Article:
Traducese

flag4Traducese is often easy to spot—as in the two examples below. In the case of such obvious mistakes, Traducese is often good for a smile as well.

From signage outside an ATM in Venice, printed in large capital letters …

A DISPOSIZIONE ULTERIORE BANCOMAT GIRATO L’ANGOLO A 50 MT.

which was then helpfully translated for English-speaking tourists …

TO DISPOSITION OTHER AUTOMATIC TELLER TURNED THE ANGLE TO 50 MT.

On the bike path adjacent to the Naviglio Martesana just outside Milan, two signs, professionally designed and posted by the Province of Milan:

Prestare attenzione alla caduta rami e alberi in caso di vento,”

which became, “In wind case lend attention to the coppers and trees fall.”

and

“E’ vietato abbandonare rifiuti,”

rendered as “Do non abandon garbage.”

Frequently, however, Traducese requires a more detailed exploration of two fundamental issues: the meaning and use of specific words and terms, particularly in the context of technical translations; and the more difficult question of what constitutes acceptable English.

English is a flexible language. In correct English, word order and syntax matter a great deal, but even mixed-up syntax can be understood. If we read a sentence such as “Sam the beans green him like eat,” we can still figure it out: Sam likes to eat green beans.

And yet the sentence is not English. More importantly, the sentence communicates another, more powerful message: the writer is either extremely careless or has extremely poor language skills.

Recently, an Italian consulting company began placing ads, in Italian, offering English-translation services for Italian business websites. “Communicating in English has become an indispensable marketing and promotional tool,” the company wrote. “Unfortunately, many websites and publicity materials create a bad impression, either because they do not include an English version or because the English is full of errors in grammar and syntax.” The advertiser offered “thirteen years of study in the United States, a master’s degree, and six years of experience in the tourism and export sectors,” as well as “speed and low prices.”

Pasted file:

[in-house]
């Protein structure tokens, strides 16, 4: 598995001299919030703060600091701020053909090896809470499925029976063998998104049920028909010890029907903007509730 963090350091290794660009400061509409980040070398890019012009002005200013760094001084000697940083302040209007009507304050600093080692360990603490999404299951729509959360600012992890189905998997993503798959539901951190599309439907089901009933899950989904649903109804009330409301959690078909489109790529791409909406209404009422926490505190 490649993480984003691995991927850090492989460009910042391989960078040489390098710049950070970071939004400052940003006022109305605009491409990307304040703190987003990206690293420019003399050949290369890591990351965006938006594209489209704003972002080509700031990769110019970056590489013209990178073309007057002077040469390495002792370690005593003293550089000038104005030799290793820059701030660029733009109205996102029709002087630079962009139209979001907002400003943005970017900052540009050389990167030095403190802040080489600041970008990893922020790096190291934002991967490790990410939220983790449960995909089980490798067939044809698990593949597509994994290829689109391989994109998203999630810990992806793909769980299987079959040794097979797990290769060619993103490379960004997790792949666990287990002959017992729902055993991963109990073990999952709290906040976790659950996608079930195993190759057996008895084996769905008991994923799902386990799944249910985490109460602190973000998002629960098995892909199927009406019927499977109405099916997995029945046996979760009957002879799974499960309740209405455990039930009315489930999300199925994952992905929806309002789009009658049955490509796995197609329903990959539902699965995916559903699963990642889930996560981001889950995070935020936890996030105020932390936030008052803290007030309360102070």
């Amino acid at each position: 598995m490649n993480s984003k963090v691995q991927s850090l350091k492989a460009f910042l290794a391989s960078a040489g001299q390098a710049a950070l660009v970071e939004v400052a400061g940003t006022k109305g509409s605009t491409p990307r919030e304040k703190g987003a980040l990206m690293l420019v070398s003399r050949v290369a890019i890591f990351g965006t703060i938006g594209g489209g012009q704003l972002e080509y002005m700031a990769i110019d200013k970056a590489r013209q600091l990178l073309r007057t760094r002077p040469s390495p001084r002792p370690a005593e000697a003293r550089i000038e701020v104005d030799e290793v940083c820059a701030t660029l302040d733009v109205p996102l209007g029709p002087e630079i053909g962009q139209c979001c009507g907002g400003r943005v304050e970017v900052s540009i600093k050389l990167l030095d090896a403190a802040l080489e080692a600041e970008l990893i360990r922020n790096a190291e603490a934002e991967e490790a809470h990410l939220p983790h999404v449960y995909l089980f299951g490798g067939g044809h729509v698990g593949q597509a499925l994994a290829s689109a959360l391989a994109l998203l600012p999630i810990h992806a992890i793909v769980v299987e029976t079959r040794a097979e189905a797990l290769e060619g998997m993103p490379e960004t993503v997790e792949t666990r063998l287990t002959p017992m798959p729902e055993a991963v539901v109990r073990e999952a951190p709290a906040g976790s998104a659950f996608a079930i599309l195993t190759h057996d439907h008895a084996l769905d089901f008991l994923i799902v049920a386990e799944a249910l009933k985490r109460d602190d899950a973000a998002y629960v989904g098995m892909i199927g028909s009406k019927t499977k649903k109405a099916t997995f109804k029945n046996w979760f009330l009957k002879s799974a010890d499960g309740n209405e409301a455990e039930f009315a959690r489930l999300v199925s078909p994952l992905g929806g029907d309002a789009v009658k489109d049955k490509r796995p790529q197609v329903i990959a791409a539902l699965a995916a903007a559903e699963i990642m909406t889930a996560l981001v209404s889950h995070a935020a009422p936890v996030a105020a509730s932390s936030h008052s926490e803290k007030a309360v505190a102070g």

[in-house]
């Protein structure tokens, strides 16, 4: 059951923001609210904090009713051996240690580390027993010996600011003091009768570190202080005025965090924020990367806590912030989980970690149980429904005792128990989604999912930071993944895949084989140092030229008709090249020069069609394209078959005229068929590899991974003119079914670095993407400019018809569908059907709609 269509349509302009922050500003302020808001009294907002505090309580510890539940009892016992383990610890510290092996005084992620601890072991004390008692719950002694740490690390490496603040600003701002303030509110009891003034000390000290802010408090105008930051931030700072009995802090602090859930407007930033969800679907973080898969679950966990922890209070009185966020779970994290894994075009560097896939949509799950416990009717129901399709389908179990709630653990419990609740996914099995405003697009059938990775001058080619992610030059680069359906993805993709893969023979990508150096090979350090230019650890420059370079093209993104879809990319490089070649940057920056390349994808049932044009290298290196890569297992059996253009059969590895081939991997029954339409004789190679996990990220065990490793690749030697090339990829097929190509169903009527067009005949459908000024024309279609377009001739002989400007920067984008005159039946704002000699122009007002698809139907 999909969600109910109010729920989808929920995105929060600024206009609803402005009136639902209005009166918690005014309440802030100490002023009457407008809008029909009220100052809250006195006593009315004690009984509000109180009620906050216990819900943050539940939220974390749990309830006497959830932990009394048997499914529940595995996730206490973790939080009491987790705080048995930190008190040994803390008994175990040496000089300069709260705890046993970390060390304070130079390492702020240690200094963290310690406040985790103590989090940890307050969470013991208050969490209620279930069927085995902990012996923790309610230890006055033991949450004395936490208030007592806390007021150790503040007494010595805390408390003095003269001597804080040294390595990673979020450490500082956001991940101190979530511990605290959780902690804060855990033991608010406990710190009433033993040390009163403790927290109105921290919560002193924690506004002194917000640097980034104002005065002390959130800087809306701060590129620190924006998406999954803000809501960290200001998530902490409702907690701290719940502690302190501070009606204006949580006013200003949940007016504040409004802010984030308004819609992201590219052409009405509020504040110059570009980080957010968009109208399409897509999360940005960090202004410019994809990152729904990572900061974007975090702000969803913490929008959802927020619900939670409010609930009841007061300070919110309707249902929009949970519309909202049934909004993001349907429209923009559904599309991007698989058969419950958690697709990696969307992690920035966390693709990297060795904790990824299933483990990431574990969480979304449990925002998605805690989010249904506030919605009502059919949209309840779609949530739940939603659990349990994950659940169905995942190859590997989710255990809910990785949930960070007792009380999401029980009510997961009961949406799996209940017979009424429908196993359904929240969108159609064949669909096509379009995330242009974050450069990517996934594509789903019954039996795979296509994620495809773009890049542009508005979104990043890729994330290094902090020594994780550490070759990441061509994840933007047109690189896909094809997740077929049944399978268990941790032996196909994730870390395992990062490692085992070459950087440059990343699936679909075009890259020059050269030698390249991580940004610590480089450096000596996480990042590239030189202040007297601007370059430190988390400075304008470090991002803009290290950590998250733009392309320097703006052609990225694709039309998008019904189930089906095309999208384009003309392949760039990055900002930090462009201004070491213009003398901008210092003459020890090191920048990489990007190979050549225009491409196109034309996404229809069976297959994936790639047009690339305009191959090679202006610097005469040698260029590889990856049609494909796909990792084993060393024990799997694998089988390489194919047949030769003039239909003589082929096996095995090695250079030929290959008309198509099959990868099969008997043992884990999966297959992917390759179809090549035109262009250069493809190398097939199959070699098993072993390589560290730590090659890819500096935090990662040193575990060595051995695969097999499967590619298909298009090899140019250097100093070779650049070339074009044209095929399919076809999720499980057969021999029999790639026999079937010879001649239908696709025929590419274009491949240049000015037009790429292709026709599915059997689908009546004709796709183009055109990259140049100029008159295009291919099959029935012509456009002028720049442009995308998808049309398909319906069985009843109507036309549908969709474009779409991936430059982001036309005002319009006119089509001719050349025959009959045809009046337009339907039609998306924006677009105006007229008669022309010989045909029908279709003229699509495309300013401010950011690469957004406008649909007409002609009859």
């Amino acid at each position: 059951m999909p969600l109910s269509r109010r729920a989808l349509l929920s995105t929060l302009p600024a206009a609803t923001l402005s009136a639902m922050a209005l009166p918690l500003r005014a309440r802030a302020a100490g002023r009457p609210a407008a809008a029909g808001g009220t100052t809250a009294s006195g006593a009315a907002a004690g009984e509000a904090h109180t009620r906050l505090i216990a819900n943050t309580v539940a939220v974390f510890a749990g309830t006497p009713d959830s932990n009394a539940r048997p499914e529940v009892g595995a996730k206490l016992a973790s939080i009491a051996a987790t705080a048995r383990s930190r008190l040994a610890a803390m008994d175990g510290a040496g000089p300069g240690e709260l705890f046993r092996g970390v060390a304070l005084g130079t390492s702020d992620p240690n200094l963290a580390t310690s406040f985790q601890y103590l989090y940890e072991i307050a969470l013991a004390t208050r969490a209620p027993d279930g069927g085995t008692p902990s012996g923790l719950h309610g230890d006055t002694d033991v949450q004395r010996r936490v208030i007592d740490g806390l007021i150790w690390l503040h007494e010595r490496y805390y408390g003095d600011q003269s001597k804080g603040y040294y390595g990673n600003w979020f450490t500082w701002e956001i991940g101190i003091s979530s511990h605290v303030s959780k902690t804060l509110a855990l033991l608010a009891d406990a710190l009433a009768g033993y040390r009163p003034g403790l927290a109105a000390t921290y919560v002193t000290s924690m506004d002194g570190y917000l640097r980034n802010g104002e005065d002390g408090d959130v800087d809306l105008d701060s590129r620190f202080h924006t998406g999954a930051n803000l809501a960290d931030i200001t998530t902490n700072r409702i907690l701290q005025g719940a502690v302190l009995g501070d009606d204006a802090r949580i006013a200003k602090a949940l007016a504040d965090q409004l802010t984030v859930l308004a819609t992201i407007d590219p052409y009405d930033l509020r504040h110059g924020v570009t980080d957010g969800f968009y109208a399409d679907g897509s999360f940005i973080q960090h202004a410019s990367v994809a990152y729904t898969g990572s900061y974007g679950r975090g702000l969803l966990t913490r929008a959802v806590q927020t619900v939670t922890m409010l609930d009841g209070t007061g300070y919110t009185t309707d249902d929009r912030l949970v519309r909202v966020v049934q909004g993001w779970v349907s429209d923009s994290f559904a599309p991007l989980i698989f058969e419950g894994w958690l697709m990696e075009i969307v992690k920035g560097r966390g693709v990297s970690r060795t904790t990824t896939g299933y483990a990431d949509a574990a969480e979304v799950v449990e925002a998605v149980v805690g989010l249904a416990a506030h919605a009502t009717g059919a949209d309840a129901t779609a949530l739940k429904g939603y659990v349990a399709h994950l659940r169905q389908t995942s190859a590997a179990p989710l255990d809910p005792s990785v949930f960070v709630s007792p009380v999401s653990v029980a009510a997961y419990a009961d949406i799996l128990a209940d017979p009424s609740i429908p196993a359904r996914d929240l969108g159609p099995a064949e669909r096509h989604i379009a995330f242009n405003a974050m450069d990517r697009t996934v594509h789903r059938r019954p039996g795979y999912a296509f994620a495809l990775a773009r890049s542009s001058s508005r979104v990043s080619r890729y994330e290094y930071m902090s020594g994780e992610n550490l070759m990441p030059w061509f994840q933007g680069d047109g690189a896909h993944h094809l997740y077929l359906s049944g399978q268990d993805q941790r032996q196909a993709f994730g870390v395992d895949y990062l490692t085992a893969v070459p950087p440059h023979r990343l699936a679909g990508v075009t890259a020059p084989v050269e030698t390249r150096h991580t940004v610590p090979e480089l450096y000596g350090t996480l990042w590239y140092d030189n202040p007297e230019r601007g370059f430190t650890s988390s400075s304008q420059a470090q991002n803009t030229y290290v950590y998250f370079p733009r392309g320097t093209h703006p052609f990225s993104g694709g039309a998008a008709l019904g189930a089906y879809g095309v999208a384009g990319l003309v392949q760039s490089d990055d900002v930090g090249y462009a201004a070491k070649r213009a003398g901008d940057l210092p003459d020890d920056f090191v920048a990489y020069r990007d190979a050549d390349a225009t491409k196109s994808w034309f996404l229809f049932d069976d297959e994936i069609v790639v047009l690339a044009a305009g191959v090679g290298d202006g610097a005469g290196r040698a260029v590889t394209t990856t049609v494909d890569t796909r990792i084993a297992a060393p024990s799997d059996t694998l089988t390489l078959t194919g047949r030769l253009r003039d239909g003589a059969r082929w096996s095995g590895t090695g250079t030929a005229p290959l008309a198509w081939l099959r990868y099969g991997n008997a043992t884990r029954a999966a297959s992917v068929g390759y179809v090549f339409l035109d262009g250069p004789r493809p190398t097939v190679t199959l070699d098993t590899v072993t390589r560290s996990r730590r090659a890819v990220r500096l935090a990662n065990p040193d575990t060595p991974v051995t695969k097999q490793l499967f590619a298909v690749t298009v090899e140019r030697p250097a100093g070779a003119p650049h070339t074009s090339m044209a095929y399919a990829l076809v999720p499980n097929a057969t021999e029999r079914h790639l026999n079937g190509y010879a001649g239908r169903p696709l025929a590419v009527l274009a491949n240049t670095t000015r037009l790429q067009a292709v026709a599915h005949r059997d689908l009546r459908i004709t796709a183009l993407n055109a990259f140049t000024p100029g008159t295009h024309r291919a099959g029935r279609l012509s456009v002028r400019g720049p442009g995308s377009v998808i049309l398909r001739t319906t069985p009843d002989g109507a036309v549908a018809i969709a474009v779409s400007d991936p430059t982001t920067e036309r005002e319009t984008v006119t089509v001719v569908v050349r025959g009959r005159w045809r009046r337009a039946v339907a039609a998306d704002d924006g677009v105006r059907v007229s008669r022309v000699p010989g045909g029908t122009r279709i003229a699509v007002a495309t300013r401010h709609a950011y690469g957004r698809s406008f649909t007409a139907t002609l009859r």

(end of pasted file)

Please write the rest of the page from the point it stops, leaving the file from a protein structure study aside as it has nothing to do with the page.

High quality did not appear among the promises—and there was a good reason for that. Consider the following phrases from the advertiser’s own website:

“We currently specialize in obtaining partnerships with Italian food companies and representing their products throughout North America and the rest of the world…. Our goal is to create synergies and partnerships between different companies so that each company that contacts us, wether it be on one side or the other of the Atlantic Ocean, benefits and profits from doing business through us…. We have the possibility of comunicating fluently in Italian, English and Spanish and have many years experience in the food business…. Even though we specialize with Italian food products, our experience can help you find any food product wherever it might be throughout the world…. Are you looking to source food products from Italy but have language problems communicating with the suppliers?”

Just as in the sentence with Sam and the green beans, we can figure out the meaning. And yet this is not English. Not even after thirteen years. Moreover, the consultant’s very own website provides ample evidence that the advertisement’s glowing promises are false: The consultant criticizes websites that use English compromised by errors in grammar and syntax, but his own website is full of such errors—including the failure to proofread for typos (“comunicating,” “wether”).

Non-native English speakers who translate from Italian to English also rely very heavily on the internet—and they do so because they cannot fall back on native knowledge of English. Incorrect translations then appear in online glossaries such as those available via IATE and Proz.com’s Kudoz, where they are repeated and perpetuated ad infinitum.

In a recent exchange on one of the largest internet groups for translators who work with Italian and English, an Italian translator requested help with the term “sacchetto raccogli prodotto” for a passive-language translation into English. The context was the description of a vacuum cleaner. Another non-native-English-speaking Italian translator suggested the literal “product collection bag,” and this is the phrase the translator ultimately chose. Pointing out that a “sacchetto raccogli prodotto” is simply a “vacuum cleaner bag” in English was pointless. The translator was adamant about her choice, and that bad translation is now searchable for all time.

In another case, an Italian translator working passively from Italian into English sought the English translation of “non capovolgere,” a printed legend often seen, for example, on the sides of cartons of retail merchandise. Using a dictionary, another passive-language translator found that the verb “capovolgere” meant “to turn over” or “to turn upside down.” Thus he suggested: “Do not turn over.”

Only a native English speaker would know that the correct English translation of the identical concept in an identical context—a true translation, that is, and not simply the slavish substitution of English words for Italian ones—is: “This End Up.”

Advertisements